left also approximately $100,000,000,
and under his will it goes to four
children and his s widow. Already
there are nine grandehildren to share
in a further division.
Russell Sage, who died July 22,
1906, was the only great financier of
recent years to die childless. He left
$66,753.000. and of this his widow in
herited $63,778.000. Since his death
Mrs. Sage has spent immense sums
for philanthropic purposes, and the
bulk of what she leaves will, on her
death, go into t'be same channels.
Cornelius Vanderbilt left an estate
of $72,500,000, and $69,500,000 were
divided in different proportions among
his five children. His second son, Al
fred G., got the largest amount, $44,
500,000, and Cornelius, his eldest son,
the smallest, $1,500,000, but to avoid
a contest Alfred G., gave Cornelius
$6,000,000 of his share.
Jay Gould left $72,000,000, and it
was divided among six children.
George, the eldest son, received the
largest share, and the other five child
ren equal dhares. All of them, with
the exception of Miss Helen, the eld
est daughter, married, and of the five
who married all have children except
Thus of these five captains of finance
who left $411,000,000, this great sum
has passed or will pass to twenty
children without counting the widows.
Great Fortunes Divided Among Num
Six children inherited Jay Gould's
Five children and his widow inher
ited Cornelius Vanderbilt 's $72,500,
His widow inherited $63,778,000 of
Russell Sage's $66,753,000.
Fonr children and his widow inher
ited H. H. Rogers's $100,000,000.
Five children and his widow will
inherit E. H. Harriman's $100,000,
Harriman's Career, fromt Birth to
IDeath, at a Glance.
INew York World.
Born Feb. 25, 1848.
Died Sept. 9, 1909.
His Birthplace-A little frame par
sonage attached to St. George's Epis
copal church at Hemstead, L. I.
His Deathbed-In the heart of a
palace atop a mountain of his own at
Arden. Oranige county, N. Y.
At the Start-A penniless boy, son
of a poorly paid preacher.
At the End--Worth $50,000,000 to
$1000000; a national and interna
tioalfigreof consequence; the peer
of any man living in the game of rail
road, fianan ce.
His Education--Two years in
A t sixteen he obtained his first Job,
which was as office boy in a broker
ae houseT-i Wall street.
At eighteen he was a clerk with a
share in the profits of his employers.
At twenty-two he bought a seat on
the Stock Exe'hange with $20,000, the
accumulation of which he never ex
He quickly earned the reputation
of being one of the stingiest floor trad
ers on the exchange.
At twenty-five he married Miss
Mary Averill of Rochester, daughter
of a banker of large means.
At thirty-five he was worth $1,000,
000 and made his debut as a alra
mian. hee'n n a director of the Illi
7.n of :h Iuo Paci~*(~fic~ in the face
fe fa;ia'. 'f J. P. Morgan's at
At sixty he realized the ambition of
his career-an ocean-to-ocean railway
system under his personal control.
NO BILL FOR DUNCAN.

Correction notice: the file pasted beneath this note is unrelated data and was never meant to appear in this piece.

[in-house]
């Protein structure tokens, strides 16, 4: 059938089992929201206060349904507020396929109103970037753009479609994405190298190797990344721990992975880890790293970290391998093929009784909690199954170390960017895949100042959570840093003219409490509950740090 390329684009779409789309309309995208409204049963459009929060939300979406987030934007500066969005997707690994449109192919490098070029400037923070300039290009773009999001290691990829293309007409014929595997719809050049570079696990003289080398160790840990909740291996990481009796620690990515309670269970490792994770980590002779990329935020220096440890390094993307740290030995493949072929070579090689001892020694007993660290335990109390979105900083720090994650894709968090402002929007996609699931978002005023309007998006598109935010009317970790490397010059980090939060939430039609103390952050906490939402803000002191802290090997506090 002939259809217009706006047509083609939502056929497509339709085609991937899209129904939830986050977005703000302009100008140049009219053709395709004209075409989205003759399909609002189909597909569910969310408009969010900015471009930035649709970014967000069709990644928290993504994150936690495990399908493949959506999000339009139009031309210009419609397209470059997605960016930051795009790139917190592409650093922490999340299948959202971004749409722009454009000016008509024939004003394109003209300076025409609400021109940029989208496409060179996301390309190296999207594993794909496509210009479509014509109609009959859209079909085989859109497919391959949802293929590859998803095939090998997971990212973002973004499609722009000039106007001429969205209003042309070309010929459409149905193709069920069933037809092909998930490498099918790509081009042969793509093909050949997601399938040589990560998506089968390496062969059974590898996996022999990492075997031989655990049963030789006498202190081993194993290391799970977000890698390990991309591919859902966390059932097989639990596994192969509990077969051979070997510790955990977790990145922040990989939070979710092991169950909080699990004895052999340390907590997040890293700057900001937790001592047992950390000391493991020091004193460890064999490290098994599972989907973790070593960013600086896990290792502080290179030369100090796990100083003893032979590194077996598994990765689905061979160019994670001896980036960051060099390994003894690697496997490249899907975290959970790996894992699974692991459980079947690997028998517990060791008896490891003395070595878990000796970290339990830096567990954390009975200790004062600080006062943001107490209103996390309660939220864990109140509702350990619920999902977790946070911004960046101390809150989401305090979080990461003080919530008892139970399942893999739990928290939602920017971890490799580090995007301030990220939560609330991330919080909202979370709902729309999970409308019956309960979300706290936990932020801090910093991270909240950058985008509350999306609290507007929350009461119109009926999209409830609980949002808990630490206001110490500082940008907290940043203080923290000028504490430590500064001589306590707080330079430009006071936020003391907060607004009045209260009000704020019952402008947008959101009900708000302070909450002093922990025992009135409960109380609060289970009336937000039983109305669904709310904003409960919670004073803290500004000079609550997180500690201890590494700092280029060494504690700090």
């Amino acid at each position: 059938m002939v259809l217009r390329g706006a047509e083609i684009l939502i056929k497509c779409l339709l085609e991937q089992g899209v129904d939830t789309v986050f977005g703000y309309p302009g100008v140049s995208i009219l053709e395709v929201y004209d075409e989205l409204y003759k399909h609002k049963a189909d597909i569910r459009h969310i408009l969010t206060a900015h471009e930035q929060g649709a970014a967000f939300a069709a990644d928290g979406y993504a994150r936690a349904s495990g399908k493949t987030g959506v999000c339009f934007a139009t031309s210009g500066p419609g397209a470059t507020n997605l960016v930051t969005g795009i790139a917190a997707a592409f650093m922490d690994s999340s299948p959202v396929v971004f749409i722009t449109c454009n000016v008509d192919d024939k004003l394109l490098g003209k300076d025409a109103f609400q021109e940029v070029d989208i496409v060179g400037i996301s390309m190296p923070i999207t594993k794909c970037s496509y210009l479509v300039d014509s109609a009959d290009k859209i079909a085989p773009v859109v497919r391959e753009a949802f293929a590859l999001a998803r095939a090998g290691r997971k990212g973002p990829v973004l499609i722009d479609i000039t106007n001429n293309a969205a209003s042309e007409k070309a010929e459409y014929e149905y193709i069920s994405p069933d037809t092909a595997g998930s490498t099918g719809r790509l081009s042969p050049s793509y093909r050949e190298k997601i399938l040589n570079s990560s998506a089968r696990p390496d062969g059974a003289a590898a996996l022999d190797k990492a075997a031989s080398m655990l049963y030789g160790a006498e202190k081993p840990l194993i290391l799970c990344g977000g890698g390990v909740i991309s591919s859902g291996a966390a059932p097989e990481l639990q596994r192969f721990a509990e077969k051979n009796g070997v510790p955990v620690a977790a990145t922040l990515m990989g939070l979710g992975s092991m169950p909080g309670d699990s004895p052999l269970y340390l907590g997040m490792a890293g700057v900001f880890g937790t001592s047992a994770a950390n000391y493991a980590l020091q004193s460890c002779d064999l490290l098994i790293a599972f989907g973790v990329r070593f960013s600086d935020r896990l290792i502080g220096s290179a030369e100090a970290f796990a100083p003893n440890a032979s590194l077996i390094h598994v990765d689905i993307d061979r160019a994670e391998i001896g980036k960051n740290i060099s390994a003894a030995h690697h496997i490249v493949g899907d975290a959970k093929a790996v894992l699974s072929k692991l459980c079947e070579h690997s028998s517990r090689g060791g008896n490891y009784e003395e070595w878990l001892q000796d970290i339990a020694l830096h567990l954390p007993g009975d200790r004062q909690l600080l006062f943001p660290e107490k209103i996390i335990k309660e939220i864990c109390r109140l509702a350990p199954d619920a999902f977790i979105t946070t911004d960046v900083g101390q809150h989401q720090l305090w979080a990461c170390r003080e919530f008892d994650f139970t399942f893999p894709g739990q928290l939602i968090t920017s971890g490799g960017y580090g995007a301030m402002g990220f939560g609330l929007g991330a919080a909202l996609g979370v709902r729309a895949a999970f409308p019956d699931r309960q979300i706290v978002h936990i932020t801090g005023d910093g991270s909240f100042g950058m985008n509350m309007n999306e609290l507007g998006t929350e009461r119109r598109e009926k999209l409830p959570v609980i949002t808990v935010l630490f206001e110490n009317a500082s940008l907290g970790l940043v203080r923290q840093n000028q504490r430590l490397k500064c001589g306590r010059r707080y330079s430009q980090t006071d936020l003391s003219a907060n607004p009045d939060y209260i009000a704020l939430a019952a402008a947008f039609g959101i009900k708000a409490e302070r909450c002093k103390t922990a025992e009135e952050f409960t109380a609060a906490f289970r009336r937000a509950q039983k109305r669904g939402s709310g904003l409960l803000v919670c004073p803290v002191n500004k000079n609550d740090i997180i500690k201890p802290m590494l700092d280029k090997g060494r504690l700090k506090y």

Union Man Charged With Looting a
Bank.-Some Witnesses Were
Unlon, Sept. 11.-In the court of
general sessions for this county yes
terday the grand jury returned "no
bill" on the indictment charging Col.
T. C. Duncan with obtaining money
from the People's Bank of this city
by false representations and with
Judge Devore refused to allow this
presentment to stand, however, for the
reason thatsomeof the witnesses,whose
names appeared on the back of the
indictment had not been sworn and
directed the grand jury to take the
indictment back and erase t'he "no
bill.' These witnesses are not resi
dents of this county or state and it is
improbable that they will ever appear
to give evidence in the ease. It is a
reasonable presumption, therefore,
that this case against Mr. Duncan is
The Right Direction
To take in buying that
FALL SUIT is to direct
your steps to this establish
The unwavering fidelity
to artistic ideals by the
manufacturers of our cloth
ng has produced. garments
which embody the utmost
of good style and good
Suitsjfrom$8. 00to $30.00.
No man need pay more
than he pays here, and
none can pay less as a
matter of fact.
2) Wood's Descriptive.C
Fail Seed Catalog
now ready, gives the fullest
information about all
ISeeds for the
IFarm and Garden,
Grasses and Clovers,
Seed Wheat, Oats.
I Rye, Barley, etc.
Also tells all about
Vectable & Flower Seeds
that can he planted in the fall to
*advantage and protit, and about
Hyacinths, Tulips and other
*Flowering Bulbs, Vegetable and
Strawberry Plants, Poultry
Supplies and Fertilizers.
:1 'r-er Farmer and Garr'ener should
In hais catalog. It I a invaluable in
1:.s h-lp'ufness and suggestive ideas for
P. r -faabl' And satisfactory Farm or
t--'. Catalogue mailed free on
a ..uest. Write for It.
_j Cocc!zni, - F'ichmond, Va. C
Soldier Balks Death Plot.
It seemed to J. A. Stone, a civil
wvar veteran, of K ;mp, Texas, that a
plot existed between a desperate lung
trouble and the .grave to cause his
death. "I contracted a 'stubborn
cold," he writes, "that developed a
cough that stuck to me, in spite of all
remedies, for years. My weight ran
down to 130 pounds. Then I began to
use Dr. King's New Discovery, which
restored my health completely. I now
weigh 178 pounds.'' For severe Colds,
obstinate Coughs, Hemorrhages, Asth
ma, and to prevent Pneumonia it's un
rivaled. 50c. and $1.00. Trial bottle